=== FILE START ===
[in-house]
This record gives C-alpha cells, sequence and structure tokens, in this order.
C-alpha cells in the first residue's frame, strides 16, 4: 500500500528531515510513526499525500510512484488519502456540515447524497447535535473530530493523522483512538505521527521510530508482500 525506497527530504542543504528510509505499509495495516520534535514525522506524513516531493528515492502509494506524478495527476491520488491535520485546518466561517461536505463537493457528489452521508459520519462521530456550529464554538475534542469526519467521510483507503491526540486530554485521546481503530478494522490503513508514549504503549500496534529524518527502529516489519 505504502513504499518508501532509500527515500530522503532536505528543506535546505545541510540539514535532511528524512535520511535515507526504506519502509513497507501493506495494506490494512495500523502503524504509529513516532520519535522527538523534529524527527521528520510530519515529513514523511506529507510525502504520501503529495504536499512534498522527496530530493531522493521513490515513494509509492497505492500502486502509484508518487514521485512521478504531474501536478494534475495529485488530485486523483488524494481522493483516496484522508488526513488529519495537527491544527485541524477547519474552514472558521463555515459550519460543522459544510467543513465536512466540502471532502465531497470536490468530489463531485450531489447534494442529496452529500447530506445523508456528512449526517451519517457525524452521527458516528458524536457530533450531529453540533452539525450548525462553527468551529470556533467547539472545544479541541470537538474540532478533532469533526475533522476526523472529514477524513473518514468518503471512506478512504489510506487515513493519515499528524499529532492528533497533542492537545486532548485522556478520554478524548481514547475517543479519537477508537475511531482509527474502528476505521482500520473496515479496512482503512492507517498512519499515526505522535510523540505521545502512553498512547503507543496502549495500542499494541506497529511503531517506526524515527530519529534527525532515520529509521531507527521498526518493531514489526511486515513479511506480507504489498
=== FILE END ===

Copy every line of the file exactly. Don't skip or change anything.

[in-house]
This record gives C-alpha cells, sequence and structure tokens, in this order.
C-alpha cells in the first residue's frame, strides 16, 4: 500500500528531515510513526499525500510512484488519502456540515447524497447535535473530530493523522483512538505521527521510530508482500 525506497527530504542543504528510509505499509495495516520534535514525522506524513516531493528515492502509494506524478495527476491520488491535520485546518466561517461536505463537493457528489452521508459520519462521530456550529464554538475534542469526519467521510483507503491526540486530554485521546481503530478494522490503513508514549504503549500496534529524518527502529516489519 505504502513504499518508501532509500527515500530522503532536505528543506535546505545541510540539514535532511528524512535520511535515507526504506519502509513497507501493506495494506490494512495500523502503524504509529513516532520519535522527538523534529524527527521528520510530519515529513514523511506529507510525502504520501503529495504536499512534498522527496530530493531522493521513490515513494509509492497505492500502486502509484508518487514521485512521478504531474501536478494534475495529485488530485486523483488524494481522493483516496484522508488526513488529519495537527491544527485541524477547519474552514472558521463555515459550519460543522459544510467543513465536512466540502471532502465531497470536490468530489463531485450531489447534494442529496452529500447530506445523508456528512449526517451519517457525524452521527458516528458524536457530533450531529453540533452539525450548525462553527468551529470556533467547539472545544479541541470537538474540532478533532469533526475533522476526523472529514477524513473518514468518503471512506478512504489510506487515513493519515499528524499529532492528533497533542492537545486532548485522556478520554478524548481514547475517543479519537477508537475511531482509527474502528476505521482500520473496515479496512482503512492507517498512519499515526505522535510523540505521545502512553498512547503507543496502549495500542499494541506497529511503531517506526524515527530519529534527525532515520529509521531507527521498526518493531514489526511486515513479511506480507504489498